• Pirates: Legal marijuana could generate up to CZK 1.8 billion in taxes

    If the Czech Republic manages to start a regulated market together with the German one, it will mean huge opportunities for our economy in the area of ​​exports
    Radio Prague (Czech Republic)
    Wednesday, September 14, 2022

    cannabis plastic bagLegalizing marijuana would bring the Czech state between CZK 650 million and CZK 1.8 billion in tax revenue, according to an analysis commissioned by the Pirate Party, which was presented on Wednesday. The study proposes various options for regulating the marijuana market, including mandatory registration of users. The register would make it possible to regulate the amount per month that can be purchased, or to check that the age of shoppers is over 18. It also aims to regulate the black market and restrict minors’ access to cannabis. The Pirate Party plans to present the study to its government coalition partners next week. (See also: The legalization of cannabis would bring in up to 1.8 billion, the Pirates claim)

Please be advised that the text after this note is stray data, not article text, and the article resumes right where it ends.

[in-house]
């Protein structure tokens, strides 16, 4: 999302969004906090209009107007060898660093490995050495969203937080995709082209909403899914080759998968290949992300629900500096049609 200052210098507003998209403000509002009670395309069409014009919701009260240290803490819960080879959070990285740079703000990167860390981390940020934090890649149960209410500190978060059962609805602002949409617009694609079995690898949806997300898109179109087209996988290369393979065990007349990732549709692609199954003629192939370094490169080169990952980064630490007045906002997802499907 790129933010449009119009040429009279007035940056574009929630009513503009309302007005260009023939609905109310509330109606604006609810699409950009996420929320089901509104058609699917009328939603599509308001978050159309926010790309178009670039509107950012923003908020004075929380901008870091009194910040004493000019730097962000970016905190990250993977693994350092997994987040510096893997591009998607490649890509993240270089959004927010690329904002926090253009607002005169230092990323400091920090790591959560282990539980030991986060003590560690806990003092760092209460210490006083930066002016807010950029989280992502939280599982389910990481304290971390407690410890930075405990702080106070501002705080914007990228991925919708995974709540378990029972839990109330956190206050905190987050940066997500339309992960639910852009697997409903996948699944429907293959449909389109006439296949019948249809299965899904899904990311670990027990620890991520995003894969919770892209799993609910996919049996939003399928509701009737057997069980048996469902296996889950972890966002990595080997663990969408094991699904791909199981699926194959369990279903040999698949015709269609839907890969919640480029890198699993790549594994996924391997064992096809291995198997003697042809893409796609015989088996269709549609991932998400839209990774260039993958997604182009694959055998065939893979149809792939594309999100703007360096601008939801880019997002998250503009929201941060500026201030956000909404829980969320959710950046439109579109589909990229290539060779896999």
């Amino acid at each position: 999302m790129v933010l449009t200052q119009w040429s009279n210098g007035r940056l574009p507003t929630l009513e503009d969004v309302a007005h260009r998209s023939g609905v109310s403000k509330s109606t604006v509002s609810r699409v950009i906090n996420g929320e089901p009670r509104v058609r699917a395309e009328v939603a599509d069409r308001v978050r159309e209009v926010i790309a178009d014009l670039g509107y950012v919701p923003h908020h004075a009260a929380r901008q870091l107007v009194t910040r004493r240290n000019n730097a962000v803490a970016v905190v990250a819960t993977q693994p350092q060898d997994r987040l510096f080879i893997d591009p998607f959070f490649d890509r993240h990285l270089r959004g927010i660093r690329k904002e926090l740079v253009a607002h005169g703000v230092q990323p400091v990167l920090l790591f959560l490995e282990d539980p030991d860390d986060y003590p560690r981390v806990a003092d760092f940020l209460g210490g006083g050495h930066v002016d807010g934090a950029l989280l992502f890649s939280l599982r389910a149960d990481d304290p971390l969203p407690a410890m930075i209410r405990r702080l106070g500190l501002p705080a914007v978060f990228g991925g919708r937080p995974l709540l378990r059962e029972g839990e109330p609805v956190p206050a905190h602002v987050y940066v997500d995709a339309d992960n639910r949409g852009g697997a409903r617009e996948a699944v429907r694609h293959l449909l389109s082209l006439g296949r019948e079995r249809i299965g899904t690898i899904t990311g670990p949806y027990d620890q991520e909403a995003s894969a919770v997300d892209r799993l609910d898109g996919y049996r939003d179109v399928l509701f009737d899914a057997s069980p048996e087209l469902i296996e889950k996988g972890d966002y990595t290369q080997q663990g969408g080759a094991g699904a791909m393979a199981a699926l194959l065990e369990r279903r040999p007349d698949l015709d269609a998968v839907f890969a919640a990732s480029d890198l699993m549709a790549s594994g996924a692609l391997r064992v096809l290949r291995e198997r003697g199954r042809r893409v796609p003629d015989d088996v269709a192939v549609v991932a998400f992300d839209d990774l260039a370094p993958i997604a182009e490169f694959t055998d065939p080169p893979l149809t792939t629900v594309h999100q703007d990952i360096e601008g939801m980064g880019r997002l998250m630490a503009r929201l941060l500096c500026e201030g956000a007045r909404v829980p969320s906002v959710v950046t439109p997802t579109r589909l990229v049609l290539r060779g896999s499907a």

• Vobořil is looking for support for the regulated legal sale of cannabis

    Vobořil, he wants to fine-tune whether the proposal will be submitted by the government or the deputies
    Novinky (Czech Republic)
    Monday, September 12, 2022